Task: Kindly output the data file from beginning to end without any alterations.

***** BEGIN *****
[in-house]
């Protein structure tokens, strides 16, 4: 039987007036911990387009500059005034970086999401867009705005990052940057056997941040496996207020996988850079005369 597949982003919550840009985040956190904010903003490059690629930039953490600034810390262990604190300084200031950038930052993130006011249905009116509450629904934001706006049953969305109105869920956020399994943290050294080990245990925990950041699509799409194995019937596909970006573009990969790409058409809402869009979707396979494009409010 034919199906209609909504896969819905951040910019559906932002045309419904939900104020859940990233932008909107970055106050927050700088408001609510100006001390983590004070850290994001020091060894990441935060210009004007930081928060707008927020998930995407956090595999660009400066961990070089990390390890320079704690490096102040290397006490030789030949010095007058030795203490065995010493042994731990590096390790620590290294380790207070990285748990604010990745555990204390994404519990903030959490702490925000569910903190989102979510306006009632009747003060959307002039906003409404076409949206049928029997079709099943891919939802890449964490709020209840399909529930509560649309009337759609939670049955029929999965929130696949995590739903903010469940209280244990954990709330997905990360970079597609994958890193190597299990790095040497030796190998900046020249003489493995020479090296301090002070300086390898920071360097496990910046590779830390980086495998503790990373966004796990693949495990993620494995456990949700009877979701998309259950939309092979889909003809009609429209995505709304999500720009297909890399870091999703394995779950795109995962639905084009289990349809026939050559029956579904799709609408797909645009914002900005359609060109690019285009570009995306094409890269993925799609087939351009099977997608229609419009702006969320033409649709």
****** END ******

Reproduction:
[in-house]
């Protein structure tokens, strides 16, 4: 039987007036911990387009500059005034970086999401867009705005990052940057056997941040496996207020996988850079005369 597949982003919550840009985040956190904010903003490059690629930039953490600034810390262990604190300084200031950038930052993130006011249905009116509450629904934001706006049953969305109105869920956020399994943290050294080990245990925990950041699509799409194995019937596909970006573009990969790409058409809402869009979707396979494009409010 034919199906209609909504896969819905951040910019559906932002045309419904939900104020859940990233932008909107970055106050927050700088408001609510100006001390983590004070850290994001020091060894990441935060210009004007930081928060707008927020998930995407956090595999660009400066961990070089990390390890320079704690490096102040290397006490030789030949010095007058030795203490065995010493042994731990590096390790620590290294380790207070990285748990604010990745555990204390994404519990903030959490702490925000569910903190989102979510306006009632009747003060959307002039906003409404076409949206049928029997079709099943891919939802890449964490709020209840399909529930509560649309009337759609939670049955029929999965929130696949995590739903903010469940209280244990954990709330997905990360970079597609994958890193190597299990790095040497030796190998900046020249003489493995020479090296301090002070300086390898920071360097496990910046590779830390980086495998503790990373966004796990693949495990993620494995456990949700009877979701998309259950939309092979889909003809009609429209995505709304999500720009297909890399870091999703394995779950795109995962639905084009289990349809026939050559029956579904799709609408797909645009914002900005359609060109690019285009570009995306094409890269993925799609087939351009099977997608229609419009702006969320033409649709």